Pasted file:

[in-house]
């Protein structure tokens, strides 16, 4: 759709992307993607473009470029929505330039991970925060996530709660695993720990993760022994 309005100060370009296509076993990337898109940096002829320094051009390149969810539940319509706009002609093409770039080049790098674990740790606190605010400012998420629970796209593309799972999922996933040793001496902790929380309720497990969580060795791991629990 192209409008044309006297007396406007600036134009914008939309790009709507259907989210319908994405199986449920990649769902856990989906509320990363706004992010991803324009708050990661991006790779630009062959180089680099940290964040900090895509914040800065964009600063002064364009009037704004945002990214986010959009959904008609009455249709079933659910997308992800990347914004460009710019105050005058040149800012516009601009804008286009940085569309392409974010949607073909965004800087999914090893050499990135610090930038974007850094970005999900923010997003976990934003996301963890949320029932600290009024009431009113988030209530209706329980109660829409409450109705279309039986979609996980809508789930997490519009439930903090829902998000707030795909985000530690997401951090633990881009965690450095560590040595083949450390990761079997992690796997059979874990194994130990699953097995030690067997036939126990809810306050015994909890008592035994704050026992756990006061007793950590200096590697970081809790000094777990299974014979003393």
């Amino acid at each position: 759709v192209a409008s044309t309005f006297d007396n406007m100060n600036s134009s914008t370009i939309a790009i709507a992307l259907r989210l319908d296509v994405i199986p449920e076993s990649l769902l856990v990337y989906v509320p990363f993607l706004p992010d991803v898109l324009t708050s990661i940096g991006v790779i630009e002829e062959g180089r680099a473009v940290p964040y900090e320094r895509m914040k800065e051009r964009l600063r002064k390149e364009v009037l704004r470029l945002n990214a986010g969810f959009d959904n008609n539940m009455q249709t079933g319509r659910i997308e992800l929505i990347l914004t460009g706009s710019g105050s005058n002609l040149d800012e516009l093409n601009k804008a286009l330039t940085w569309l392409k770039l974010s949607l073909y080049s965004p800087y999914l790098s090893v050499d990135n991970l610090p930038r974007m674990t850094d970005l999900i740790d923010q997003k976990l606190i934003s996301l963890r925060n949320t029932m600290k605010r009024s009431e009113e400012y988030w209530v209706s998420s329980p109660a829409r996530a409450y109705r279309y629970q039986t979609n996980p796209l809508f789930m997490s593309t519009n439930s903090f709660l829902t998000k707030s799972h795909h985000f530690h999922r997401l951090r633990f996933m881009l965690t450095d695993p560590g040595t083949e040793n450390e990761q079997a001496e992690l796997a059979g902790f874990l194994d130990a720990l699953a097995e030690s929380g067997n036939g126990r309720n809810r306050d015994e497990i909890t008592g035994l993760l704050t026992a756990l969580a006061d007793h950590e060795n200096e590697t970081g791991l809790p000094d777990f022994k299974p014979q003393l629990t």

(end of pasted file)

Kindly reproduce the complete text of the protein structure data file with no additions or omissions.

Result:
[in-house]
């Protein structure tokens, strides 16, 4: 759709992307993607473009470029929505330039991970925060996530709660695993720990993760022994 309005100060370009296509076993990337898109940096002829320094051009390149969810539940319509706009002609093409770039080049790098674990740790606190605010400012998420629970796209593309799972999922996933040793001496902790929380309720497990969580060795791991629990 192209409008044309006297007396406007600036134009914008939309790009709507259907989210319908994405199986449920990649769902856990989906509320990363706004992010991803324009708050990661991006790779630009062959180089680099940290964040900090895509914040800065964009600063002064364009009037704004945002990214986010959009959904008609009455249709079933659910997308992800990347914004460009710019105050005058040149800012516009601009804008286009940085569309392409974010949607073909965004800087999914090893050499990135610090930038974007850094970005999900923010997003976990934003996301963890949320029932600290009024009431009113988030209530209706329980109660829409409450109705279309039986979609996980809508789930997490519009439930903090829902998000707030795909985000530690997401951090633990881009965690450095560590040595083949450390990761079997992690796997059979874990194994130990699953097995030690067997036939126990809810306050015994909890008592035994704050026992756990006061007793950590200096590697970081809790000094777990299974014979003393």
């Amino acid at each position: 759709v192209a409008s044309t309005f006297d007396n406007m100060n600036s134009s914008t370009i939309a790009i709507a992307l259907r989210l319908d296509v994405i199986p449920e076993s990649l769902l856990v990337y989906v509320p990363f993607l706004p992010d991803v898109l324009t708050s990661i940096g991006v790779i630009e002829e062959g180089r680099a473009v940290p964040y900090e320094r895509m914040k800065e051009r964009l600063r002064k390149e364009v009037l704004r470029l945002n990214a986010g969810f959009d959904n008609n539940m009455q249709t079933g319509r659910i997308e992800l929505i990347l914004t460009g706009s710019g105050s005058n002609l040149d800012e516009l093409n601009k804008a286009l330039t940085w569309l392409k770039l974010s949607l073909y080049s965004p800087y999914l790098s090893v050499d990135n991970l610090p930038r974007m674990t850094d970005l999900i740790d923010q997003k976990l606190i934003s996301l963890r925060n949320t029932m600290k605010r009024s009431e009113e400012y988030w209530v209706s998420s329980p109660a829409r996530a409450y109705r279309y629970q039986t979609n996980p796209l809508f789930m997490s593309t519009n439930s903090f709660l829902t998000k707030s799972h795909h985000f530690h999922r997401l951090r633990f996933m881009l965690t450095d695993p560590g040595t083949e040793n450390e990761q079997a001496e992690l796997a059979g902790f874990l194994d130990a720990l699953a097995e030690s929380g067997n036939g126990r309720n809810r306050d015994e497990i909890t008592g035994l993760l704050t026992a756990l969580a006061d007793h950590e060795n200096e590697t970081g791991l809790p000094d777990f022994k299974p014979q003393l629990t």